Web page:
For the past few years, there has been a rapid growth of palm and industry plantations in the Bangka Belitung Islands that threatens the culture and tradition of the native Jerieng Tribe. These indigenous people have been tirelessly fighting to keep their land and preserve their way of life.
Frustrated by Vietnam’s suppression of their language, history and faith, Khmer Krom monks are forced to migrate to Cambodia to pursue an unrestricted education. Some who return face hostile authorities who fear monks will stir up deep-seated ethnic divisions.
Indonesia’s decision to move its capital from Jakarta to a new city in East Kalimantan excluded local and indigenous communities from the planning process. Now, Nusantara—an internal colonial project in disguise—threatens their land, culture and livelihoods.
From Thailand to Indonesia, indigenous people who have lived off the land for centuries are struggling to preserve their forest homes and customs. But as states create national parks and forcibly evict forest-dwellers, their ties to ancestral land are cut.
The pandemic has strained reforestation work in Sabah’s biodiverse Lower Kinabatangan region, but locals continue to replant trees in an effort to secure their livelihoods, protect endangered species and regrow carbon-capturing rainforests.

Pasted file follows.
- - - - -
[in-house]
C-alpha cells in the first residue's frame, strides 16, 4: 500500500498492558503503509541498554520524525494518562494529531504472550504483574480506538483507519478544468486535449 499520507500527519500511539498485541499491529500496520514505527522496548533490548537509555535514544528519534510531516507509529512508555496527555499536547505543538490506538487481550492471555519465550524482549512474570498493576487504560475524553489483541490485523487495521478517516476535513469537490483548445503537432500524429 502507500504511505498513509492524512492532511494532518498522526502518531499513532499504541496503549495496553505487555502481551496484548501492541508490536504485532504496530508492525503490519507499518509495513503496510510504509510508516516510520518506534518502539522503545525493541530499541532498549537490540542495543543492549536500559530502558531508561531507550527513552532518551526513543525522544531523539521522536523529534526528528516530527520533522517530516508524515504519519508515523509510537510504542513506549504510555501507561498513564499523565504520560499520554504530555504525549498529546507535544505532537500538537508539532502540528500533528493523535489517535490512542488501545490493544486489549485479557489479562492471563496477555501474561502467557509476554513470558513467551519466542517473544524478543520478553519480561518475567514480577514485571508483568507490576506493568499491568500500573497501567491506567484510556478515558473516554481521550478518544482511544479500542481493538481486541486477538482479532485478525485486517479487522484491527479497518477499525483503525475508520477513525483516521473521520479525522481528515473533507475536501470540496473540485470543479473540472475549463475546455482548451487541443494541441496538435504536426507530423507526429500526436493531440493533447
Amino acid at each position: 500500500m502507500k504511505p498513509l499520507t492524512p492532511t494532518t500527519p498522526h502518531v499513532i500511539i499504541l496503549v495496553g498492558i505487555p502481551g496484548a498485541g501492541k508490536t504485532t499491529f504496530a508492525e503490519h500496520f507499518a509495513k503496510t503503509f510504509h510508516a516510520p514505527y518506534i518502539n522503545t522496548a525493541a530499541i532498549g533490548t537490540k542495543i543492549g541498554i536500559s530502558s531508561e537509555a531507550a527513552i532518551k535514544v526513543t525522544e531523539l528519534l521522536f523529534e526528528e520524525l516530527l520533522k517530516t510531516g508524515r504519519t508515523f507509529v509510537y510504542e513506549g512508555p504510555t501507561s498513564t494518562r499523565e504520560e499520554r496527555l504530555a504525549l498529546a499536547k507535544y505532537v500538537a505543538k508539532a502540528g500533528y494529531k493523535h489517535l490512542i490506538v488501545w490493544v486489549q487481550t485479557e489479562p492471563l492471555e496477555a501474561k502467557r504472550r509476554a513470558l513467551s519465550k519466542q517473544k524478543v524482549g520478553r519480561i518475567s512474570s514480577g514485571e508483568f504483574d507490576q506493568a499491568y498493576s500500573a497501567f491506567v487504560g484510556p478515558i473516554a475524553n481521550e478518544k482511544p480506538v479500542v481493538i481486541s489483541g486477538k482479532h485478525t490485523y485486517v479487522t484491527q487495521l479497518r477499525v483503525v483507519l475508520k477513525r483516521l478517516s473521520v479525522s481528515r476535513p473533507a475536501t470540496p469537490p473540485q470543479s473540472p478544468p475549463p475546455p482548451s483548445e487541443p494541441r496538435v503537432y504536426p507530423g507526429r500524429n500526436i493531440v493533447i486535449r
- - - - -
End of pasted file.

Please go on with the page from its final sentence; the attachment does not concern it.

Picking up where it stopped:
Community conservationists in Selangor are working to save the Shah Alam forest from planned development by showcasing its threatened biodiversity, disproving government claims and building support. Can they repeat an earlier victory by other forest defenders?
A conflict over land granted to a eucalyptus pulp manufacturer by the Indonesian state threatens not only the livelihoods of the indigenous people who claim the forests, but also their ability to perform traditional rituals passed down across generations.
Deborah Augustin speaks to Febriana Firdaus and Leo Plunkett about their recent documentary, Our Mother’s Land. Febriana and Leo talk about their experience with this film and share their thoughts on the challenges women activists face in Indonesia when it comes to environmental activism.
From colonial tobacco plantations to state sugar interests, indigenous farmers in one North Sumatran village have faced recurring evictions and displacement. Indonesia’s drive to become sugar self-sufficient has left them homeless again.
On today’s episode of Southeast Asia Dispatches, Deborah Augustin speaks to Shaq Koyok, a contemporary artist from the indigenous Temuan community about his thoughts on the plan to degazette 97% of the Kuala Langat North Forest Reserve in Malaysia, an area that not only has an important role to play in conserving biodiversity, but is also significant to the indigenous communities who rely on it to survive.